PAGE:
To ensure firms can meet the challenges brought about by the changes, they need to professionalise the business management of their practices. Dedicated business managers can help with this – a firm simply will not be able to continue to maintain their professional independence and serve their clients unless they are commercially viable.

Business Planning.

Most law firms that fail do so because they do not construct a realistic and comprehensive business plan that is backed by sensible budgets and cash flow forecasts.

By failing to forecast they only realise that they are in trouble after money ceases to come in the door. As often as not the seeds of these problems are created months or even years before either through the failure to plan and make decisions or by acting on ill-conceived plans.

Of course you cannot plan for every eventuality and in a sector that is moving as fast as the law plans can easily become out of date quickly. That is why I strongly believe in reviewing the financial management information in depth quarterly to ensure that matters are progressing in accordance with the plan. If not action must be taken, decisions made and change effected, which may even be a change in strategy and a re-writing of the plan. Businesses of all sorts very often find it difficult to prepare plans and scrutinise their own performance and it is here that external consultants can genuinely add value – by the provision of the technical skills needed to prepare a plan and by testing and challenging the underlying assumptions and strategic objectives.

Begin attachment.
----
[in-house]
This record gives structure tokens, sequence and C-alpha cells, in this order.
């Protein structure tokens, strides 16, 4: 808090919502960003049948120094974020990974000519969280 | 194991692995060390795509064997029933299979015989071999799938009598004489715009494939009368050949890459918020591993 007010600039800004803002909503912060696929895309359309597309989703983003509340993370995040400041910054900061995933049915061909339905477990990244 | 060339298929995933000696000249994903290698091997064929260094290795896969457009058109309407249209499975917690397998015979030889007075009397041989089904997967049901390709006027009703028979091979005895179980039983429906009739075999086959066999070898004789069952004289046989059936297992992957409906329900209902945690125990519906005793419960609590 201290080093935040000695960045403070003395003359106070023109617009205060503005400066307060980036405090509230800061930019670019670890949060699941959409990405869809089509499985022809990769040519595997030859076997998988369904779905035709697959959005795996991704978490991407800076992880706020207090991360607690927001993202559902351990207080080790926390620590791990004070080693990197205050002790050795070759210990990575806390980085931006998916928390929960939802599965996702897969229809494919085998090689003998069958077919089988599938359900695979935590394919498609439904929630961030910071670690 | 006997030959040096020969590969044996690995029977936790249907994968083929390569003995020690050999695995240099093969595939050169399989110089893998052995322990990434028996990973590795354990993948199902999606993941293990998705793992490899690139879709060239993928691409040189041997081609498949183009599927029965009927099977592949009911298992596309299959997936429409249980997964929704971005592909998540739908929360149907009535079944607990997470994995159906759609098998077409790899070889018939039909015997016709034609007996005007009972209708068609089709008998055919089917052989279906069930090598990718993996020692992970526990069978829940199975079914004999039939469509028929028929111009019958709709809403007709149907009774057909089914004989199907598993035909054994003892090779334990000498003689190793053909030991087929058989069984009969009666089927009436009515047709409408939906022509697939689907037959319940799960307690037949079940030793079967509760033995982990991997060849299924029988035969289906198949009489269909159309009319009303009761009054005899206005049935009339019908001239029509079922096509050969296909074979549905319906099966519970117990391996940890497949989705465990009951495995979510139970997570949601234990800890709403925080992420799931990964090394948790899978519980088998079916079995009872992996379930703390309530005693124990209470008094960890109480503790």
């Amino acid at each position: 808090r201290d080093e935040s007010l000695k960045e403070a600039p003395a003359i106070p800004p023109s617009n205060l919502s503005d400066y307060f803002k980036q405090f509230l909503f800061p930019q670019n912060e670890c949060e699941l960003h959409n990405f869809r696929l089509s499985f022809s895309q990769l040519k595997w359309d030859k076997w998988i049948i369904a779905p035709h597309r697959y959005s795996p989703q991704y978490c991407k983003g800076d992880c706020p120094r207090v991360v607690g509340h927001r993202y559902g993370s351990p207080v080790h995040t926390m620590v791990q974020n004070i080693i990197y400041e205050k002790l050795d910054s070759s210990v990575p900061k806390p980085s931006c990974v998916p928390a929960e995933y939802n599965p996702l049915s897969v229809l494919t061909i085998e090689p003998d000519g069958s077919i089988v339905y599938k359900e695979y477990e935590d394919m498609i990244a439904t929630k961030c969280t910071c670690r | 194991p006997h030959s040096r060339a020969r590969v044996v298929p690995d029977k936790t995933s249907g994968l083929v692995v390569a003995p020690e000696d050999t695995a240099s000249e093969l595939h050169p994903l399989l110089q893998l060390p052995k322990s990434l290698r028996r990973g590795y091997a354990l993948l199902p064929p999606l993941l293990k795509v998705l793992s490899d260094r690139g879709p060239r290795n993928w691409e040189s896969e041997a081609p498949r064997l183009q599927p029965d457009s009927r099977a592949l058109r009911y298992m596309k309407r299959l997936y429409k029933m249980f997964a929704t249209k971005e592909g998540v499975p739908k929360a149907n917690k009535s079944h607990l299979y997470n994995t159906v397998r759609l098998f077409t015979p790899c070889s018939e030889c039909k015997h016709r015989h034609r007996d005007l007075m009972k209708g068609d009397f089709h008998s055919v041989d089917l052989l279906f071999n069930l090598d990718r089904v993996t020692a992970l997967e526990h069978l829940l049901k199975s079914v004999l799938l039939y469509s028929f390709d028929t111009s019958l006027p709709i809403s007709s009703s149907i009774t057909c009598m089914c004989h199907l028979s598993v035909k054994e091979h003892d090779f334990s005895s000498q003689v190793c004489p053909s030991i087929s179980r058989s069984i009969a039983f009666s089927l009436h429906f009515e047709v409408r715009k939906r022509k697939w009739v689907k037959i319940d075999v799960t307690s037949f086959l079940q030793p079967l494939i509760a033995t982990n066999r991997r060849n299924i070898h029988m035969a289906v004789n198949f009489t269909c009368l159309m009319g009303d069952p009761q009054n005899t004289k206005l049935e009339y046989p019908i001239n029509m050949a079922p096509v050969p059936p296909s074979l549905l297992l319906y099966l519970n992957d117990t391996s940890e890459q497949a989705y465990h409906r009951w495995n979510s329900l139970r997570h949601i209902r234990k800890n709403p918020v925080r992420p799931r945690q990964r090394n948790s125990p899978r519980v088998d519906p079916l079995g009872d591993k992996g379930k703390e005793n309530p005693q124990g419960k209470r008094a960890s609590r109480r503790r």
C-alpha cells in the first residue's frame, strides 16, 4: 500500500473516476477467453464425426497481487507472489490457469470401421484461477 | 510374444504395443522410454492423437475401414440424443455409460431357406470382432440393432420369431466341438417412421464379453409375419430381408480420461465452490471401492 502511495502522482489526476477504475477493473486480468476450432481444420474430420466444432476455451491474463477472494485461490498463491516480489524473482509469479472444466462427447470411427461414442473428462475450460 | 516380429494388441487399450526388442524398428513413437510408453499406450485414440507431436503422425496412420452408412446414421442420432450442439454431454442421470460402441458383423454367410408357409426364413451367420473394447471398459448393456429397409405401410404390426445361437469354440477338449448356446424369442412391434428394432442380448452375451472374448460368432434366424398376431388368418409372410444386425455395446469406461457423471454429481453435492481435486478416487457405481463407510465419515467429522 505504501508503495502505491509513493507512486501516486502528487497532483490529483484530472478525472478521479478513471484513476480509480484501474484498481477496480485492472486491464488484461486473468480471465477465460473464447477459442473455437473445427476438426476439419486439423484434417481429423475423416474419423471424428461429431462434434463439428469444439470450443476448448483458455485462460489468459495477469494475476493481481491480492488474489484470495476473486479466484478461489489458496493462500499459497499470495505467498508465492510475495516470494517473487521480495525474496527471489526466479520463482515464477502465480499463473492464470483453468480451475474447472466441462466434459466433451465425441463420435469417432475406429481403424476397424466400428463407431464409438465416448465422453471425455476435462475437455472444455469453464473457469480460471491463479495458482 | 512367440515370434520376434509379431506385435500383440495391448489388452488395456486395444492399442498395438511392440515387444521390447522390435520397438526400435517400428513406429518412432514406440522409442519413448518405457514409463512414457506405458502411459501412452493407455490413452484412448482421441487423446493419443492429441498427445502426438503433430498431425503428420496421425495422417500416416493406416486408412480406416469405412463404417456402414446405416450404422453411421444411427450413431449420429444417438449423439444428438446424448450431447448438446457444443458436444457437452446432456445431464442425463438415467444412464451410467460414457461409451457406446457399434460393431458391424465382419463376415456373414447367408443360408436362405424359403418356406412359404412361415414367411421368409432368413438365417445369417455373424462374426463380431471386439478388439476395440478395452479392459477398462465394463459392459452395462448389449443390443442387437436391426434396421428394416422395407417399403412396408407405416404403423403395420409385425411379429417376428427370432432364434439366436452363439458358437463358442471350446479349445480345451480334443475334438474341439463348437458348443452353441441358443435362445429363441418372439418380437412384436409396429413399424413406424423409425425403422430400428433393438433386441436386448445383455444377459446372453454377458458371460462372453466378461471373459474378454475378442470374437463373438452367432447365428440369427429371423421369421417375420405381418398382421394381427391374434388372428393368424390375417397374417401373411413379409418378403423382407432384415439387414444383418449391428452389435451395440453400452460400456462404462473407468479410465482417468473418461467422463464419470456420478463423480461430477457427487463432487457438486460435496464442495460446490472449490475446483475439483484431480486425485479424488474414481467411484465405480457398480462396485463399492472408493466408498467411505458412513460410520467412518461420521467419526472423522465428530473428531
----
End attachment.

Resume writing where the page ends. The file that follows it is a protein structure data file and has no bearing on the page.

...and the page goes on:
Managing Cash-flow
In reality you can only improve cash flow in one of two ways, either reduce spending or improving cash collection. There is a third which is the sale of surplus assets but few law firms are in the position of having excess assets.

In practice most law firms either operate or have evolved through a traditional partnership model. This tends to lead to firms distributing profits too soon leaving them under-capitalised. This is a sensitive issue: but it must be addressed.

In every turnaround situation I have been involved in the process always starts with a major “austerity exercise”, a round of cost cutting which invariably reduces the number of non-mission critical staff and reduces overhead costs. Without exception, at the end of the process partners question why they did not do this years before. It is astonishing how much none essential spend law firms carry whilst at the same time their cash flow forecasts indicate that they are not generating enough cash to pay next month’s salary bill, the quarterly VAT or PAYE.